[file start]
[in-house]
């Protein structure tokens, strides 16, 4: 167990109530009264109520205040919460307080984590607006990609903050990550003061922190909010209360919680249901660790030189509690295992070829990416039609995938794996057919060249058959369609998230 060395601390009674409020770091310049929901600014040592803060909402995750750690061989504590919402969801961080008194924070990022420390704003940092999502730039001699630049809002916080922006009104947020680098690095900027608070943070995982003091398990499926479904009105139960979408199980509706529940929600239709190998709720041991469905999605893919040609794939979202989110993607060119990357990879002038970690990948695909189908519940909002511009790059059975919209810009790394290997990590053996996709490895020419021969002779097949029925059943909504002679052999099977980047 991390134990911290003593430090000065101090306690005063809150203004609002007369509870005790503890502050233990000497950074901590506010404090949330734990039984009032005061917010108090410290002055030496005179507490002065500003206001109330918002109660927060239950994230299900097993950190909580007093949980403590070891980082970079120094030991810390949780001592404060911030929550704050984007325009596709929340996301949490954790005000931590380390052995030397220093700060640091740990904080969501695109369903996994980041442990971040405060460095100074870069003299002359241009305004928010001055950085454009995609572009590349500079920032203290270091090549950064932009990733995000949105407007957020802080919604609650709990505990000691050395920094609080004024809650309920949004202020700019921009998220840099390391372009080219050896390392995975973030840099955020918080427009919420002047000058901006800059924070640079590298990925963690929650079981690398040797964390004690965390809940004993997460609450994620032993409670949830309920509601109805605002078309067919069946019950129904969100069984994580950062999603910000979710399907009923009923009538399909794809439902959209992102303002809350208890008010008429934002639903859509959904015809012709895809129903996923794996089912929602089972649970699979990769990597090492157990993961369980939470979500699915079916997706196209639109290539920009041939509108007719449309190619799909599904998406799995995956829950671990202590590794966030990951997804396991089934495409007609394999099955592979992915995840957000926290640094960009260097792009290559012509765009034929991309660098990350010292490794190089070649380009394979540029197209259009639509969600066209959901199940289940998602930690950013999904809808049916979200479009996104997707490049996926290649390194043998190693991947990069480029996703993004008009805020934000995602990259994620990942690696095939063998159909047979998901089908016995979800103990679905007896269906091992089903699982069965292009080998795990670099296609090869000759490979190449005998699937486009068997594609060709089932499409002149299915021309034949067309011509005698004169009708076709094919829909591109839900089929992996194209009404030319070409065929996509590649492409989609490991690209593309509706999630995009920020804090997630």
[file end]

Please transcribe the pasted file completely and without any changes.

[in-house]
């Protein structure tokens, strides 16, 4: 167990109530009264109520205040919460307080984590607006990609903050990550003061922190909010209360919680249901660790030189509690295992070829990416039609995938794996057919060249058959369609998230 060395601390009674409020770091310049929901600014040592803060909402995750750690061989504590919402969801961080008194924070990022420390704003940092999502730039001699630049809002916080922006009104947020680098690095900027608070943070995982003091398990499926479904009105139960979408199980509706529940929600239709190998709720041991469905999605893919040609794939979202989110993607060119990357990879002038970690990948695909189908519940909002511009790059059975919209810009790394290997990590053996996709490895020419021969002779097949029925059943909504002679052999099977980047 991390134990911290003593430090000065101090306690005063809150203004609002007369509870005790503890502050233990000497950074901590506010404090949330734990039984009032005061917010108090410290002055030496005179507490002065500003206001109330918002109660927060239950994230299900097993950190909580007093949980403590070891980082970079120094030991810390949780001592404060911030929550704050984007325009596709929340996301949490954790005000931590380390052995030397220093700060640091740990904080969501695109369903996994980041442990971040405060460095100074870069003299002359241009305004928010001055950085454009995609572009590349500079920032203290270091090549950064932009990733995000949105407007957020802080919604609650709990505990000691050395920094609080004024809650309920949004202020700019921009998220840099390391372009080219050896390392995975973030840099955020918080427009919420002047000058901006800059924070640079590298990925963690929650079981690398040797964390004690965390809940004993997460609450994620032993409670949830309920509601109805605002078309067919069946019950129904969100069984994580950062999603910000979710399907009923009923009538399909794809439902959209992102303002809350208890008010008429934002639903859509959904015809012709895809129903996923794996089912929602089972649970699979990769990597090492157990993961369980939470979500699915079916997706196209639109290539920009041939509108007719449309190619799909599904998406799995995956829950671990202590590794966030990951997804396991089934495409007609394999099955592979992915995840957000926290640094960009260097792009290559012509765009034929991309660098990350010292490794190089070649380009394979540029197209259009639509969600066209959901199940289940998602930690950013999904809808049916979200479009996104997707490049996926290649390194043998190693991947990069480029996703993004008009805020934000995602990259994620990942690696095939063998159909047979998901089908016995979800103990679905007896269906091992089903699982069965292009080998795990670099296609090869000759490979190449005998699937486009068997594609060709089932499409002149299915021309034949067309011509005698004169009708076709094919829909591109839900089929992996194209009404030319070409065929996509590649492409989609490991690209593309509706999630995009920020804090997630």